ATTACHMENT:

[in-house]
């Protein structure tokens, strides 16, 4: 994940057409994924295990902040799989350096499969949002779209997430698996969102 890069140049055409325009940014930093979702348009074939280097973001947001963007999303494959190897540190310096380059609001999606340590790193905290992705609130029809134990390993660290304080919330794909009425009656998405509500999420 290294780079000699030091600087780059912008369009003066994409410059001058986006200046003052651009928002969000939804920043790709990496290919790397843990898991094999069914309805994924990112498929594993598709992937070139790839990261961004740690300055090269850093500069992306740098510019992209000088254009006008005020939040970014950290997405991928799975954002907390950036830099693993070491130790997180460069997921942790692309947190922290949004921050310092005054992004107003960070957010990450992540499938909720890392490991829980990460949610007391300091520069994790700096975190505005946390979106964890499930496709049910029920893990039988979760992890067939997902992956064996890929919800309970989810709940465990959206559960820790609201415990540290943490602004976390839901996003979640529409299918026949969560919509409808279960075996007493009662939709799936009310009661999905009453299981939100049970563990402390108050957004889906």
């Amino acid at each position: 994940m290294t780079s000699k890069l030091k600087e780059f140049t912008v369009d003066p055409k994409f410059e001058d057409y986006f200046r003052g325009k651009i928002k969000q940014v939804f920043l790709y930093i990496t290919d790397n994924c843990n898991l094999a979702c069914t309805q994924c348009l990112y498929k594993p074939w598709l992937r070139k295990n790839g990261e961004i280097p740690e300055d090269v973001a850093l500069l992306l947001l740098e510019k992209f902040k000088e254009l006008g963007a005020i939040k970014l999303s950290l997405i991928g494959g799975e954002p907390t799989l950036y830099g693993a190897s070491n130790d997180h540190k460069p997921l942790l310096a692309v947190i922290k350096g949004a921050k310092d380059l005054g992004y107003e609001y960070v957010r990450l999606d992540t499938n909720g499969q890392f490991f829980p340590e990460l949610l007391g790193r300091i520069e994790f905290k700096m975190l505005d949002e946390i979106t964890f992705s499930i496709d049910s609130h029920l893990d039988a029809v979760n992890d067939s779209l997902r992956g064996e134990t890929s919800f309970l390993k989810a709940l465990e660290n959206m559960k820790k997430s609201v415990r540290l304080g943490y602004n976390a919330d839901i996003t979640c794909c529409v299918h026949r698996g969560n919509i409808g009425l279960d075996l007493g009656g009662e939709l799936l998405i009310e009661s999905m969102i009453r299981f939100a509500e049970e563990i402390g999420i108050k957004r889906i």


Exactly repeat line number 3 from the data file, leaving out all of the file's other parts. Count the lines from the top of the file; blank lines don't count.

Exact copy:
């Amino acid at each position: 994940m290294t780079s000699k890069l030091k600087e780059f140049t912008v369009d003066p055409k994409f410059e001058d057409y986006f200046r003052g325009k651009i928002k969000q940014v939804f920043l790709y930093i990496t290919d790397n994924c843990n898991l094999a979702c069914t309805q994924c348009l990112y498929k594993p074939w598709l992937r070139k295990n790839g990261e961004i280097p740690e300055d090269v973001a850093l500069l992306l947001l740098e510019k992209f902040k000088e254009l006008g963007a005020i939040k970014l999303s950290l997405i991928g494959g799975e954002p907390t799989l950036y830099g693993a190897s070491n130790d997180h540190k460069p997921l942790l310096a692309v947190i922290k350096g949004a921050k310092d380059l005054g992004y107003e609001y960070v957010r990450l999606d992540t499938n909720g499969q890392f490991f829980p340590e990460l949610l007391g790193r300091i520069e994790f905290k700096m975190l505005d949002e946390i979106t964890f992705s499930i496709d049910s609130h029920l893990d039988a029809v979760n992890d067939s779209l997902r992956g064996e134990t890929s919800f309970l390993k989810a709940l465990e660290n959206m559960k820790k997430s609201v415990r540290l304080g943490y602004n976390a919330d839901i996003t979640c794909c529409v299918h026949r698996g969560n919509i409808g009425l279960d075996l007493g009656g009662e939709l799936l998405i009310e009661s999905m969102i009453r299981f939100a509500e049970e563990i402390g999420i108050k957004r889906i």